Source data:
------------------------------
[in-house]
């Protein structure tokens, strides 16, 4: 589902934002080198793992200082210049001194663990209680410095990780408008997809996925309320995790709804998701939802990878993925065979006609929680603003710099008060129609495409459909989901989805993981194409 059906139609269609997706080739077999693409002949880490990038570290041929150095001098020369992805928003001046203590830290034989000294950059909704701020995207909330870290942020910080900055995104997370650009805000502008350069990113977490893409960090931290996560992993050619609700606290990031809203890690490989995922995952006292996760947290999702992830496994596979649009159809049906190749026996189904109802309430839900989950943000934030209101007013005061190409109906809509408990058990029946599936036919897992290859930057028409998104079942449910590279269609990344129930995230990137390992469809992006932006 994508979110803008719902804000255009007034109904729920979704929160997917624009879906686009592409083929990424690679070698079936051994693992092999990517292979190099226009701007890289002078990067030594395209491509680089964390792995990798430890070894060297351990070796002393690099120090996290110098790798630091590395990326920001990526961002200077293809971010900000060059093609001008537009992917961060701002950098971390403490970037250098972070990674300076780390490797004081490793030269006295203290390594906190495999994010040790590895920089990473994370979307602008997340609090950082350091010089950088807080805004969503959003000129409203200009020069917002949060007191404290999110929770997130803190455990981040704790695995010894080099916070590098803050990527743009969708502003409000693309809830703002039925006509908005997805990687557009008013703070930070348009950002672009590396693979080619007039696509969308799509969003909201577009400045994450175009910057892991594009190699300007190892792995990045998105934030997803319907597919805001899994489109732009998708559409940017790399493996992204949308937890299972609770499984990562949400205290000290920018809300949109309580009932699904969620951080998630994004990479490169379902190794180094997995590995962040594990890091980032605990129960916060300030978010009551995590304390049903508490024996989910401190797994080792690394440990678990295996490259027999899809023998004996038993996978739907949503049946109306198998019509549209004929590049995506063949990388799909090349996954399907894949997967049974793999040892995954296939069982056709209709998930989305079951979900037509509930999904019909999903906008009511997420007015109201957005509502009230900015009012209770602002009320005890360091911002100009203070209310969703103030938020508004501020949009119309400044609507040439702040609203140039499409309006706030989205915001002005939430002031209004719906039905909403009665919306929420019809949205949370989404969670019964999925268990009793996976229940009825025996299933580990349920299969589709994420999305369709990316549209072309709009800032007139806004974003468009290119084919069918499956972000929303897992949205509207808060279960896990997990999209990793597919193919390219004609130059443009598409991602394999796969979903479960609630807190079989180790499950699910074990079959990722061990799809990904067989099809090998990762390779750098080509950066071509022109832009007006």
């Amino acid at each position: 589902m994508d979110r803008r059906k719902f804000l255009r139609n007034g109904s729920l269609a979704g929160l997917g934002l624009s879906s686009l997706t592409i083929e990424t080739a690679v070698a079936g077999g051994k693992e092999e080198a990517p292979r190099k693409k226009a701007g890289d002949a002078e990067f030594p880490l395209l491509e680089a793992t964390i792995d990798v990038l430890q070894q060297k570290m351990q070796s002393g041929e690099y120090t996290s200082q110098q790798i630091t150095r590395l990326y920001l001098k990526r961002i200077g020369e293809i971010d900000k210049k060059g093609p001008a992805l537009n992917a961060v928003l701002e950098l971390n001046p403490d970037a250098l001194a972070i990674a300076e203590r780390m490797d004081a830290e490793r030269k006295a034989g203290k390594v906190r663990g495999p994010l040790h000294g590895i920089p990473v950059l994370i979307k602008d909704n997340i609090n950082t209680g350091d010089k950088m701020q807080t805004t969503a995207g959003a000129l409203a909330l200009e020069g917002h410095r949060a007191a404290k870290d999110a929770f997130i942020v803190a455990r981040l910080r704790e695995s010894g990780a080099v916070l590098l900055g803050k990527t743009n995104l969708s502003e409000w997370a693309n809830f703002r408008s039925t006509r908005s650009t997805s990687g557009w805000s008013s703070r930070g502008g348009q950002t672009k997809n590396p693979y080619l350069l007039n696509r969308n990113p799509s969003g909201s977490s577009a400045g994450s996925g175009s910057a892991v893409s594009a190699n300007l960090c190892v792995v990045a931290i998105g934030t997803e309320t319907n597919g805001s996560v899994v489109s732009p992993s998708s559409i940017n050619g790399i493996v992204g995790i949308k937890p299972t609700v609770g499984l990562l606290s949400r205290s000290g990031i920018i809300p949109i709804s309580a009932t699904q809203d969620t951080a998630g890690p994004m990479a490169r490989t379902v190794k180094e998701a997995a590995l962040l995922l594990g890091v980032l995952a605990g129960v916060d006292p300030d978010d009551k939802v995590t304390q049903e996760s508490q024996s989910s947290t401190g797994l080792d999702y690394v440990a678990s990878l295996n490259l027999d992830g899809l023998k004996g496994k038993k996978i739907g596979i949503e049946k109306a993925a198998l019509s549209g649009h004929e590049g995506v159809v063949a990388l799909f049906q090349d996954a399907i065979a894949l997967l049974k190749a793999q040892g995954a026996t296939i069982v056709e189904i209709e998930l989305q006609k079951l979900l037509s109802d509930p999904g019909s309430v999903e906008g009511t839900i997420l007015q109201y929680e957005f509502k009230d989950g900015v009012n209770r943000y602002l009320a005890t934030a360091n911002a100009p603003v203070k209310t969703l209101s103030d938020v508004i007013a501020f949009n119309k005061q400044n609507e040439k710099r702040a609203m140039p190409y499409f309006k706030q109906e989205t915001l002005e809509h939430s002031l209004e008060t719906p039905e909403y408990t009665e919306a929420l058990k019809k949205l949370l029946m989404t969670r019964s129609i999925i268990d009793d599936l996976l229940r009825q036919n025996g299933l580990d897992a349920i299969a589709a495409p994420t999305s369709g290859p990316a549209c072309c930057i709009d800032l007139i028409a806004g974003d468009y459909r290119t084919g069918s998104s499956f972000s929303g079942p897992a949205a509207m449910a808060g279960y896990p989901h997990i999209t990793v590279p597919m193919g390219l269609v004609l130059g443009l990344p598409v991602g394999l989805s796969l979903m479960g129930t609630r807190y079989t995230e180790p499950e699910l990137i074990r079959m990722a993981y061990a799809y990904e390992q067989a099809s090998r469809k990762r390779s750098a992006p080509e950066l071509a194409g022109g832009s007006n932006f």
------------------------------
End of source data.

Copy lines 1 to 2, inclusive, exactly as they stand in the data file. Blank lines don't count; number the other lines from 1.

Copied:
[in-house]
């Protein structure tokens, strides 16, 4: 589902934002080198793992200082210049001194663990209680410095990780408008997809996925309320995790709804998701939802990878993925065979006609929680603003710099008060129609495409459909989901989805993981194409 059906139609269609997706080739077999693409002949880490990038570290041929150095001098020369992805928003001046203590830290034989000294950059909704701020995207909330870290942020910080900055995104997370650009805000502008350069990113977490893409960090931290996560992993050619609700606290990031809203890690490989995922995952006292996760947290999702992830496994596979649009159809049906190749026996189904109802309430839900989950943000934030209101007013005061190409109906809509408990058990029946599936036919897992290859930057028409998104079942449910590279269609990344129930995230990137390992469809992006932006 994508979110803008719902804000255009007034109904729920979704929160997917624009879906686009592409083929990424690679070698079936051994693992092999990517292979190099226009701007890289002078990067030594395209491509680089964390792995990798430890070894060297351990070796002393690099120090996290110098790798630091590395990326920001990526961002200077293809971010900000060059093609001008537009992917961060701002950098971390403490970037250098972070990674300076780390490797004081490793030269006295203290390594906190495999994010040790590895920089990473994370979307602008997340609090950082350091010089950088807080805004969503959003000129409203200009020069917002949060007191404290999110929770997130803190455990981040704790695995010894080099916070590098803050990527743009969708502003409000693309809830703002039925006509908005997805990687557009008013703070930070348009950002672009590396693979080619007039696509969308799509969003909201577009400045994450175009910057892991594009190699300007190892792995990045998105934030997803319907597919805001899994489109732009998708559409940017790399493996992204949308937890299972609770499984990562949400205290000290920018809300949109309580009932699904969620951080998630994004990479490169379902190794180094997995590995962040594990890091980032605990129960916060300030978010009551995590304390049903508490024996989910401190797994080792690394440990678990295996490259027999899809023998004996038993996978739907949503049946109306198998019509549209004929590049995506063949990388799909090349996954399907894949997967049974793999040892995954296939069982056709209709998930989305079951979900037509509930999904019909999903906008009511997420007015109201957005509502009230900015009012209770602002009320005890360091911002100009203070209310969703103030938020508004501020949009119309400044609507040439702040609203140039499409309006706030989205915001002005939430002031209004719906039905909403009665919306929420019809949205949370989404969670019964999925268990009793996976229940009825025996299933580990349920299969589709994420999305369709990316549209072309709009800032007139806004974003468009290119084919069918499956972000929303897992949205509207808060279960896990997990999209990793597919193919390219004609130059443009598409991602394999796969979903479960609630807190079989180790499950699910074990079959990722061990799809990904067989099809090998990762390779750098080509950066071509022109832009007006």